How to put people at the heart of your improvement culture
Business Improvement Culture needs people to work properly - and the tools you pick to help with BPM can make all the difference. What should you be looking for?
The best tools for BPM
Creating an improvement culture is about more than just prioritizing process excellence in your organization. Processes are about people – or at least they should be - which is why your teams should be at the heart of your continuous improvement efforts.
Deloitte says that if you want to see genuine transformation, a commitment to continuous improvement should be part of your teams’ DNA.
Identifying opportunities for improvement and increased efficiency is often second nature to process improvement specialists. But that is only half the battle. To understand each process and how it is actually executed in the business every day, it’s best to engage your front-line teams as your most reliable source of the truth. They know how the theory differs from the reality of everyday activities. And they are often best positioned to identify and suggest improvements.
Teams breathe life into process improvement
A study into process improvement was recently conducted after an Israeli electro-optics company, Elop, resuscitated their improvement culture. The results were shared in this Harvard Business Review article, ‘How to make sure good ideas don’t get lost in the shuffle’.
The research team found that employees working with processes in manufacturing and operations were frustrated and their creativity was diminishing, as they felt their ideas were unheard. With innovation at an all-time low, Elop decided to make a change, committing to the reinvention of their culture, with impressive results.
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By engaging all of their employees in process improvement, Elop discovered that over 80% of their team had ideas to contribute when they were given the opportunity to do so. The researchers credit an engaged workforce using a transparent, collaborative approach with saving millions and dramatically improving efficiency for the company.
Engage teams in the process improvement conversation
To engage teams and drive collaboration, processes need to be clear and easily accessible for everyone across the business. Process users should be encouraged to give feedback on the accuracy of the captured processes and to suggest improvement ideas.
This is a great way to engage teams in process improvement. The number of improvement suggestions can be a good indicator of engagement levels.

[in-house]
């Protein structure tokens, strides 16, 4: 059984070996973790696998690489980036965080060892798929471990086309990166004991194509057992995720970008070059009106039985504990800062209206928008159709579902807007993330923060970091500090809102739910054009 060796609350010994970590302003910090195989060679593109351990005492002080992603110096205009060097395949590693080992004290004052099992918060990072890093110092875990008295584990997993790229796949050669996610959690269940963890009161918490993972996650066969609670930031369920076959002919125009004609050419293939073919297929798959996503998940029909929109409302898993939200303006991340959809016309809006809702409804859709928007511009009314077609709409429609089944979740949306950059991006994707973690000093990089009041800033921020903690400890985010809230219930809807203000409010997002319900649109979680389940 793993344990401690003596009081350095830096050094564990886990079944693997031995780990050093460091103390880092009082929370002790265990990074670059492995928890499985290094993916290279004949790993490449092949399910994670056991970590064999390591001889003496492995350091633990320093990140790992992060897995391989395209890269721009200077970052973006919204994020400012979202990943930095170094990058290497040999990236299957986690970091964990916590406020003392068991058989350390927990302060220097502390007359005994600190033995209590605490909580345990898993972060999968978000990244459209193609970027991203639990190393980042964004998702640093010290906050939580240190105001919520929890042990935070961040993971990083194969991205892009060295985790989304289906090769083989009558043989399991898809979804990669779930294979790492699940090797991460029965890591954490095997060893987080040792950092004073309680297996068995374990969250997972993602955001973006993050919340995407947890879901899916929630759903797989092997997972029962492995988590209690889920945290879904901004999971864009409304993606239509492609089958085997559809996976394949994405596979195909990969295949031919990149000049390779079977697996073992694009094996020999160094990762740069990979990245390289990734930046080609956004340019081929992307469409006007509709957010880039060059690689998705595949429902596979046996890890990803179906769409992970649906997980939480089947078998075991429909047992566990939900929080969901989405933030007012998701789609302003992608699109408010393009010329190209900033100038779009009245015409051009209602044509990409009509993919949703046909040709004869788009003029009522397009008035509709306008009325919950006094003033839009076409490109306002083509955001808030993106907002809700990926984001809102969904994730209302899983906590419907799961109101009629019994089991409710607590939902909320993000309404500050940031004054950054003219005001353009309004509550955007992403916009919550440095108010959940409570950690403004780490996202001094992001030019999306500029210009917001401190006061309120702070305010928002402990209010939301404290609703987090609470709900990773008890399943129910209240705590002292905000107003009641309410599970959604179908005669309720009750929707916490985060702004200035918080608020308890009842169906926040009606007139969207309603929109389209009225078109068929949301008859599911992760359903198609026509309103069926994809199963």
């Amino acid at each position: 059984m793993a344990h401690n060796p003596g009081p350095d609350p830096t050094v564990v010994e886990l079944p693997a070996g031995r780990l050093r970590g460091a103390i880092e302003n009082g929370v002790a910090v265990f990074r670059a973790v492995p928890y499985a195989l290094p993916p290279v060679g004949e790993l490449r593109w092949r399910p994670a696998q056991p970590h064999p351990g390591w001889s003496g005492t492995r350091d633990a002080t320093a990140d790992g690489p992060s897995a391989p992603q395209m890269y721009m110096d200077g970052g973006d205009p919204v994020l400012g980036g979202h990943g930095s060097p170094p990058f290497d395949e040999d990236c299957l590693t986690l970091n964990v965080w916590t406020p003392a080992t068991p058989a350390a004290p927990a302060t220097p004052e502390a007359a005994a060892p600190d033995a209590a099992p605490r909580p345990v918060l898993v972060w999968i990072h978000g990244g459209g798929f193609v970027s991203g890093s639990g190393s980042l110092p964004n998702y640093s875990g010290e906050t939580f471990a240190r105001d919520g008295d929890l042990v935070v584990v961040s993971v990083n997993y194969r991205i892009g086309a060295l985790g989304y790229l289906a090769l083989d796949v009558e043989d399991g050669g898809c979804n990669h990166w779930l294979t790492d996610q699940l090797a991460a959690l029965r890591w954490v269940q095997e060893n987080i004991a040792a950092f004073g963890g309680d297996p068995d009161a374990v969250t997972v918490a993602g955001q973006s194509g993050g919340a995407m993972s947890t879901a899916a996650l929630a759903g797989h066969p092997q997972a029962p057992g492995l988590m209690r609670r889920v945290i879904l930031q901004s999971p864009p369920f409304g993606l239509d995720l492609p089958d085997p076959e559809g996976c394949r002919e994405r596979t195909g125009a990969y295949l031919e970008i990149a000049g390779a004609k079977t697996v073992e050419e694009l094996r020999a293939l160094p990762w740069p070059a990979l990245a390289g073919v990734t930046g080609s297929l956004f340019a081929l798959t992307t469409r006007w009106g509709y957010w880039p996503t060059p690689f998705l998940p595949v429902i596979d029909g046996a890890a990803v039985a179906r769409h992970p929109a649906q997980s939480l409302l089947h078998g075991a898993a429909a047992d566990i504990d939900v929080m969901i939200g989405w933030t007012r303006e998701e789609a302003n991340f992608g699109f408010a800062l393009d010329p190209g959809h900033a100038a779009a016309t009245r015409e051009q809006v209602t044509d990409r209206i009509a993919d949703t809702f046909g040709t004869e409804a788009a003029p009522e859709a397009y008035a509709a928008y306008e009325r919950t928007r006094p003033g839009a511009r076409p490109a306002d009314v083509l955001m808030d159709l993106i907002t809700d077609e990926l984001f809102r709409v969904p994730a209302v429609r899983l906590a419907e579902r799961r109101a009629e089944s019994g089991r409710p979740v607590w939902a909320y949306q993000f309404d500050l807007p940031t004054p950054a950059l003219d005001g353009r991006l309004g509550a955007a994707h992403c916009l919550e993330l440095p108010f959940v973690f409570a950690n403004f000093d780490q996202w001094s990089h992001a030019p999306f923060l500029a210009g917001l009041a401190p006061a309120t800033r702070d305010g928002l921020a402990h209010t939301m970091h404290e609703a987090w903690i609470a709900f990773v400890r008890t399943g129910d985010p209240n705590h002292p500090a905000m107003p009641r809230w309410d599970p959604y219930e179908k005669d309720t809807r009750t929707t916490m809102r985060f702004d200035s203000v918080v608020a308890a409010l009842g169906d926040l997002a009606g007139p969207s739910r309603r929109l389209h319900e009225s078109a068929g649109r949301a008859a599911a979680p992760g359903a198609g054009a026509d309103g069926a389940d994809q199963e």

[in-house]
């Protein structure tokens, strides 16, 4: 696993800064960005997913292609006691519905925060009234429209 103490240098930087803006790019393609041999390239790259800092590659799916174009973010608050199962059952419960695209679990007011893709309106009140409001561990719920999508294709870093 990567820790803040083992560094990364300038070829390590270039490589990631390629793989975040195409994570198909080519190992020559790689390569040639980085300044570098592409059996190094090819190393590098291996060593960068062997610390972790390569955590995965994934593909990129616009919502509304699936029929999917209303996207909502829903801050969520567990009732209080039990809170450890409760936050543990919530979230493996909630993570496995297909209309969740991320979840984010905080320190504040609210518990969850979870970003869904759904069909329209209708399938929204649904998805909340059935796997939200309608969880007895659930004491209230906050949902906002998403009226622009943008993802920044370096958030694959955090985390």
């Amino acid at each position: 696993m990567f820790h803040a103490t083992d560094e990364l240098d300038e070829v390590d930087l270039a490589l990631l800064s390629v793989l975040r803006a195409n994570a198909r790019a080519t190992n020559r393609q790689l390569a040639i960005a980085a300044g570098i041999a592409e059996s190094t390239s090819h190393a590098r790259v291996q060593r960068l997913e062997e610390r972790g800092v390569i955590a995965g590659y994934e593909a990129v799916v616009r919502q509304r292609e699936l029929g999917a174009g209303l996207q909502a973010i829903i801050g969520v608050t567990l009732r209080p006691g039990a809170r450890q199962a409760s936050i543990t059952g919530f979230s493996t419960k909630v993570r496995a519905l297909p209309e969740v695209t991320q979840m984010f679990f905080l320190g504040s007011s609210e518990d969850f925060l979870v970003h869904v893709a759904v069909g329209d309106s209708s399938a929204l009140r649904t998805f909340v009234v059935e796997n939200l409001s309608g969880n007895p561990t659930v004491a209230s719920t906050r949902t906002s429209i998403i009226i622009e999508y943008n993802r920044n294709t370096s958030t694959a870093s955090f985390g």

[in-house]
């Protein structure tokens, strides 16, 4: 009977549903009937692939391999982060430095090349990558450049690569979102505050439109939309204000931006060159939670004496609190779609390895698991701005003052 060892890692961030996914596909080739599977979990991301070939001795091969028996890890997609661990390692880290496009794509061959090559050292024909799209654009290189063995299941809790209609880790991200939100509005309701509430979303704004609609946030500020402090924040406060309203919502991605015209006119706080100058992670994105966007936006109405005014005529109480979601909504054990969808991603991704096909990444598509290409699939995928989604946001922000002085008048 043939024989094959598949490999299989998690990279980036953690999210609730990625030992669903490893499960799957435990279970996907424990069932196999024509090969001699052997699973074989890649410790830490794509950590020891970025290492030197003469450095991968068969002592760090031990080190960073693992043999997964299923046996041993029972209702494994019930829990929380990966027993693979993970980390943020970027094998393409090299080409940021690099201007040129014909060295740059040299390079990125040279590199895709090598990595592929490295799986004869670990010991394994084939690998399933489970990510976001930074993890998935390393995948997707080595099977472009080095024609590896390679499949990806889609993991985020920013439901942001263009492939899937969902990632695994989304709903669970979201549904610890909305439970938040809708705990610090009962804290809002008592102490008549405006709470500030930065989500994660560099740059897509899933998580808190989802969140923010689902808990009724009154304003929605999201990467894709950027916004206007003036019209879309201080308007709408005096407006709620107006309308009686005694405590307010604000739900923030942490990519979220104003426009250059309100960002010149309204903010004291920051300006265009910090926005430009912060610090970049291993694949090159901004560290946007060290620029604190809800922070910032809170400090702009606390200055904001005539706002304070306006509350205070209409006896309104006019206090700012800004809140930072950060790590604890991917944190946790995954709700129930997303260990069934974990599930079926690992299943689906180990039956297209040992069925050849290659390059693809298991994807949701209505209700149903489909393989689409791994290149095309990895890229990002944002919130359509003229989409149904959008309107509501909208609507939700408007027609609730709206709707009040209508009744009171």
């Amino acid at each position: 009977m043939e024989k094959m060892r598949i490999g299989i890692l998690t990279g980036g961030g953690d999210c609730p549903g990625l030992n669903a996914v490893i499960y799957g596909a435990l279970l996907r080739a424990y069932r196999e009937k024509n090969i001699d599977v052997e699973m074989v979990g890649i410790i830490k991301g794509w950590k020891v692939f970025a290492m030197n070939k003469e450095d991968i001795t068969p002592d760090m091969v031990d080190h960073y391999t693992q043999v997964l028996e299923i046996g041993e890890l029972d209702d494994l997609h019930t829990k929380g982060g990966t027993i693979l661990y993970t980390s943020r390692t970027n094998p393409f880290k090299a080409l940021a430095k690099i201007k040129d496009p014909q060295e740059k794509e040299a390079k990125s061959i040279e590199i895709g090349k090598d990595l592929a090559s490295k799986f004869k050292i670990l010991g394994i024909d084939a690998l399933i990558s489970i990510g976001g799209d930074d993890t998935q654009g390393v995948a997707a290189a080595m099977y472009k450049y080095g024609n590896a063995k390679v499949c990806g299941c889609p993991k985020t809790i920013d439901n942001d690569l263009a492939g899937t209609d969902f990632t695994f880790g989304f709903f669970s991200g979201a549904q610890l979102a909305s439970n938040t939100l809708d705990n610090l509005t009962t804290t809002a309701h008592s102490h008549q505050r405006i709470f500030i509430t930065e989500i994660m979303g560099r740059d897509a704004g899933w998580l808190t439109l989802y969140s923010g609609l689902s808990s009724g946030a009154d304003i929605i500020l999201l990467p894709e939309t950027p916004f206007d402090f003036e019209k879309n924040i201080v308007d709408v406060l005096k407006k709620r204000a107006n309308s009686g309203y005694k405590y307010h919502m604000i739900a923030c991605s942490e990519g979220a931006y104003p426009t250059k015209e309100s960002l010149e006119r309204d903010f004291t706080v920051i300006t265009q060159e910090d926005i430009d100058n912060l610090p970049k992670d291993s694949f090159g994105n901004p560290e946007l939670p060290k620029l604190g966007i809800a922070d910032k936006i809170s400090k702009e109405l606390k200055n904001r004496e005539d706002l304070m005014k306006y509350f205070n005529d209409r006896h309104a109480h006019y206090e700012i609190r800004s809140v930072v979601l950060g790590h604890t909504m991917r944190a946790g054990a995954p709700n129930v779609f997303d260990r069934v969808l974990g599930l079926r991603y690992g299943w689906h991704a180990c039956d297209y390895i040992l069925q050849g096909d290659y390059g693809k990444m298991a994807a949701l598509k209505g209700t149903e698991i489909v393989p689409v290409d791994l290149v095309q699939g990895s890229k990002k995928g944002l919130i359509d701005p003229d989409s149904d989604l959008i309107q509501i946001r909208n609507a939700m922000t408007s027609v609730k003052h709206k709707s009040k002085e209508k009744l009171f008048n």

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BPM tools can help or hurt the number of process improvement conversations and the participation rate. Ideally, your BPM platform should make it easy for teams to suggest, track, implement and measure improvements. If it’s not easy, you can expect participation rates to be low.
If you want to build a process improvement culture, your BPM tool should:
1. Provide a clear path for process users to comment on both the efficiency and the effectiveness of each process.
2. Produce an audit trail that makes improvement suggestions both visible and connected to the process in question.
3. Generate notifications to the process owner and expert to ensure suggestions are seen by the right people. This creates a conversation around the improvement idea with team members who are in the best position to make changes.
One of the keys to a successful continuous improvement program is having the ability to gather and implement numerous improvement ideas directly from the teams who use the processes, every day.
With the right level of support, teams can be engaged at every level, and improvements will take hold.
Make process improvement a priority
The ability to provide feedback and respond to it in an agile fashion can help to engage teams and embed a culture of improvement, from the boardroom to the shop floor.
By encouraging feedback and demonstrating that suggested changes are being evaluated and implemented, organizations can enable a culture of continuous improvement and encourage engagement at all levels, across all teams.
People should be at the heart of your improvement culture. Leave your process users across the organization out of the process improvement loop, and you risk alienating your most knowledgeable process participants who are key to the success of your improvement efforts.
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